Despite less-than-stellar spring, Blackmon gets start
MIAMI -- Charlie Blackmon's performance last season when Rockies games still counted in the standings trumped his less-than-spectacular Spring Training numbers and earned him the Opening Night start in center field against the Marlins.
With manager Walt Weiss wanting to match a left-hander up against Marlins standout righty Jose Fernandez, he could have gone with Corey Dickerson, who hit .344 in Spring Training and led the team with 22 hits. But Blackmon performed well in regular playing time last season -- .309 in 82 games.
Blackmon hit .236 during the spring.
"Charlie's got more time out there than Corey does, and to be honest with you, Charlie may have been our best player the last month of [last] season," Weiss said. "He was the right guy to be out there."
While his offensive numbers lagged in Spring Training, Blackmon arrived at camp slightly faster -- "I don't think I look any faster, but I feel faster," he said -- and he already came with center-field skills. The expansive outfield at Marlins Park was part of the decision to start Blackmon.
"Center field is the essence of outfield play," Blackmon said. "It's something I've always liked doing. You're involved in the game and you see exactly how your pitcher is feeling that day, and it's more fun.
"The more I play there, the surer my reads will be. It's like any part of your game, the more reps you get in game situations the better you'll get. I feel comfortable out there."
During camp, with help from first-base coach Eric Young and special outfield instructors Ellis Burks and Larry Walker, Blackmon improved his reads and efficiency.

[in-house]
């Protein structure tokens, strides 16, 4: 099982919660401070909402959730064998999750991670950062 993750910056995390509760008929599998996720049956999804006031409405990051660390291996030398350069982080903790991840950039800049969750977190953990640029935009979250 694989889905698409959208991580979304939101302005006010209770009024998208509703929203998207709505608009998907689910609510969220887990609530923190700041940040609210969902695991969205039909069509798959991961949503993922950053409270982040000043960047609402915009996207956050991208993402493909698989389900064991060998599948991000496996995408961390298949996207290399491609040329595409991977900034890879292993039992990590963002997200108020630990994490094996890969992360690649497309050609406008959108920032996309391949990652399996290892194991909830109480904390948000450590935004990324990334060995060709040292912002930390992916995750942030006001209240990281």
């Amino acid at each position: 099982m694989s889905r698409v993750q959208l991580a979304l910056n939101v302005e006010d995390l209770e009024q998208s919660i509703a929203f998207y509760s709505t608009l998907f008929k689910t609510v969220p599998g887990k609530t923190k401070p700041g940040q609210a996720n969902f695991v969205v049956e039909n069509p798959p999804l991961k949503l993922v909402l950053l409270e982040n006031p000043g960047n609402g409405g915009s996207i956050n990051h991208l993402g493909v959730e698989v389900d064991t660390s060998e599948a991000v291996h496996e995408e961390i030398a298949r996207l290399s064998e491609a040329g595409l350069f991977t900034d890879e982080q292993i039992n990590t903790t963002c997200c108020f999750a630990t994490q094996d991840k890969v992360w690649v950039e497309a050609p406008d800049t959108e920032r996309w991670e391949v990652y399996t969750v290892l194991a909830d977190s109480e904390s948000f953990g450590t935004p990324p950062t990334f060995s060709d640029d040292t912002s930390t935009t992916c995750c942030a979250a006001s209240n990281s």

"That's one thing he worked extremely hard on, and I think he has a better feeling now of how to get that great jump to the right or left," Young said. "You know at Coors Field or this park, too, if you don't get that good jump, the ball could be over your head and all the way to the wall. We were able to show him on video of Spring Training games that by the end, he was getting better jumps."
Weiss will manage the playing time of six outfielders. Corner guys Carlos Gonzalez and Michael Cuddyer will start most games. Blackmon and Dickerson from the left side, and Drew Stubbs and Brandon Barnes from the right, will divide starts in center and must provide off-the-bench help. Stubbs is more strictly a center fielder than the others.
"If you have to burn a guy late in the game to get the matchup you need, you can do that," Weiss said. "Those guys can run late in the game. They can hit late in the game. They can play defense late in the game.
"I'm going to play it out [with the six outfielders] and see how it works."
There is just one backup infielder, Charlie Culberson, but Weiss noted that backup catcher Jordan Pacheco has played third, first and second; Cuddyer, who is the backup first baseman, has played second and third in the Majors.